Reprinted with permission from The Thistle, the newspaper of Covenant Seminary.

Commissioners to the PCA’s 43rd General Assembly in Chattanooga, Tenn., their spouses, and anyone else who is interested are invited to a special fellowship dinner the week of the Assembly focused on the theme “Justice and Peace: What Are We to Become?” Details are as follows:

When: Wednesday, June 10, 6:30 p.m. (following the evening worship service)

Where: Tennessee River Place, 3104 Scenic Waters Lane, Chattanooga, Tenn.

What and Who: Rev. Dr. Mike Higgins, dean of students at Covenant Seminary and co-pastor of South City Church in St. Louis, and his daughter Michelle Higgins (MDiv ’13), director of worship and outreach at South City Church, will share their experiences from ministering in St. Louis in the days during and following the unrest in Ferguson. Mike and Michelle will explore practical ways to get involved, and address some challenges at the epicenter of the evangelical church’s invisibility in protest, advocacy, and public justice issues in general. Michelle will also join Rev. Kevin Twit of Indelible Grace to lead a time of worship.


The Thistle interviews Mike and Michelle to learn more about the event:

Why is this event important for us as a church, especially now?

On an important topic like this, the church should be at forefront. More than that, we should be leading the way, modeling the humility and faithfulness that it takes to work for and sustain change in racially polarized systems. The most constructive conversations on racism, systemic injustice, and implicit bias should be happening in the church, because we are called to be the model of gracious living. Having the testimony of being reconciled to God as one body means that the church has so much to give in response to seemingly divisive issues.

Q. Why are you both uniquely equipped to speak to this topic?

We both interact with people of varying and sometimes opposing perspectives every day, which is teaching us to depend upon the Lord more constantly! We currently lead the St. Louis Pastor’s Fellowship, a monthly interdenominational gathering that Mike founded to create safe spaces for discussion and relationship building among churches that approach ministry differently, but preach the same gospel.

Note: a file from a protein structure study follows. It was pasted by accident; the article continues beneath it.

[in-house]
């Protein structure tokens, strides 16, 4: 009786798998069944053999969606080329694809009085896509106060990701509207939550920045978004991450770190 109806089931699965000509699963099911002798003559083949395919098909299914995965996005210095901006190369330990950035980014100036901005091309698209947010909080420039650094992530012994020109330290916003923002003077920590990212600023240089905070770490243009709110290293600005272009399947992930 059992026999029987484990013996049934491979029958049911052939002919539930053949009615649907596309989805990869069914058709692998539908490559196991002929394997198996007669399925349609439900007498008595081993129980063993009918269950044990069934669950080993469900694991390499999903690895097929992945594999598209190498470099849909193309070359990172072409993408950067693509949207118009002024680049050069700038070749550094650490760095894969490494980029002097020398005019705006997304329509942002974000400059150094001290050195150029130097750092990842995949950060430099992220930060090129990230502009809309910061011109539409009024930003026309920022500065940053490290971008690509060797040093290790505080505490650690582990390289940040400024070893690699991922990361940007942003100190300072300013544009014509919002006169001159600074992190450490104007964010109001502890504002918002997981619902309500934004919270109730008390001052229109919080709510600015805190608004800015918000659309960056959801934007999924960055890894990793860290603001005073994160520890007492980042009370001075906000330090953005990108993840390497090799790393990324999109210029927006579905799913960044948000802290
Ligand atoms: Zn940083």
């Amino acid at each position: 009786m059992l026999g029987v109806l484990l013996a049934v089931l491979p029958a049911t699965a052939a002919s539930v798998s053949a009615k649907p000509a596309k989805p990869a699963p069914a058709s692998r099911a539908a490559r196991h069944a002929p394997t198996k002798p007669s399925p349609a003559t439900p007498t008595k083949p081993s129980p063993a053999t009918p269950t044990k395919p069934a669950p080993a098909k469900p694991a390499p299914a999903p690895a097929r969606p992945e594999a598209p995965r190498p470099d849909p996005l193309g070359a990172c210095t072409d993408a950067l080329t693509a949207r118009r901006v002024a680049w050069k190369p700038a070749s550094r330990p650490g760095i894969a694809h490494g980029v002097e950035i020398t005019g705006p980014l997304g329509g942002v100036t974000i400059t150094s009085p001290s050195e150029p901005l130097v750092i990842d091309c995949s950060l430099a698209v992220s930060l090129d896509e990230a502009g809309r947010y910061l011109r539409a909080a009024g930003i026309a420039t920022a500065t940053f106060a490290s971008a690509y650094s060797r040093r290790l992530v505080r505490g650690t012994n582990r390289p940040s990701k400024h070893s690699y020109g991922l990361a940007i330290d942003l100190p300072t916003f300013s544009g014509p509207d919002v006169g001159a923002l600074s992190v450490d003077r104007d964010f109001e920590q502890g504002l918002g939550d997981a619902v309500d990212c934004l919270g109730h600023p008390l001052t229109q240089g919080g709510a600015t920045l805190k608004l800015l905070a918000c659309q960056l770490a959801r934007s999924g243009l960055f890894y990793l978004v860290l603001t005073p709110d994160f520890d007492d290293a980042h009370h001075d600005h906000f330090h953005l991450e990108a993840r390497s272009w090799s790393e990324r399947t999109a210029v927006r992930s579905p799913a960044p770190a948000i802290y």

Mike is a native St. Louisan, born and raised just a few miles from Ferguson, where his father lives now. Michelle is a founding member of Faith for Justice, a Christian advocacy group involved in the movement for gospel-shaped justice in St. Louis and neighboring areas. Both of us are Covenant Seminary graduates and work in a PCA church that has led protests and discussion forums on the topic of racism and social justice, both in the church and among non-believers.

Who is your target audience for this event and what do you want them to get out of it?

Men and women who want to hear personal stories about how churches minister in times of unrest. Anyone who wants to learn about Christian responsibility with regard to social justice issues should come. Those who feel they have nothing to offer may learn that everyone in the body of Christ is equipped to respond faithfully in situations like those in Ferguson and Baltimore. This event is aimed at Christians who identify as theologically Reformed, but everyone is invited, and the topics discussed are broadly accessible.

What do you hope to see this event building toward in the years to come?

We hope that everyone in God’s body, no matter where they are, will work faithfully for the elimination of racial division in all its forms. This starts with healthy conversations and a commitment to learn from one another. It would be wonderful to see more intercultural learning among PCA churches, and to hear from people who are striving—and even struggling—to bring an end to division in the church. We want to encourage honest conversations which help us realize that it’s worth our time to listen and to speak up.

Events like this display the opportunity to build relationships based on trust in Jesus, which leads to greater trust between Christians. When brothers and sisters in the church commit to learning more about one another, their churches will better represent the reconciliation of peoples who were once hostile toward each other. The evangelical church must continue to develop a daily rhythm of active repentance and forgiveness, moving toward one another despite the difficulties of understanding our differences. We will be energized by the unity Jesus has won for us, which will make us less afraid of taking risks as we pursue godly interdependence.

This event has now reached capacity. All are still welcome to attend, though dinners are no longer available.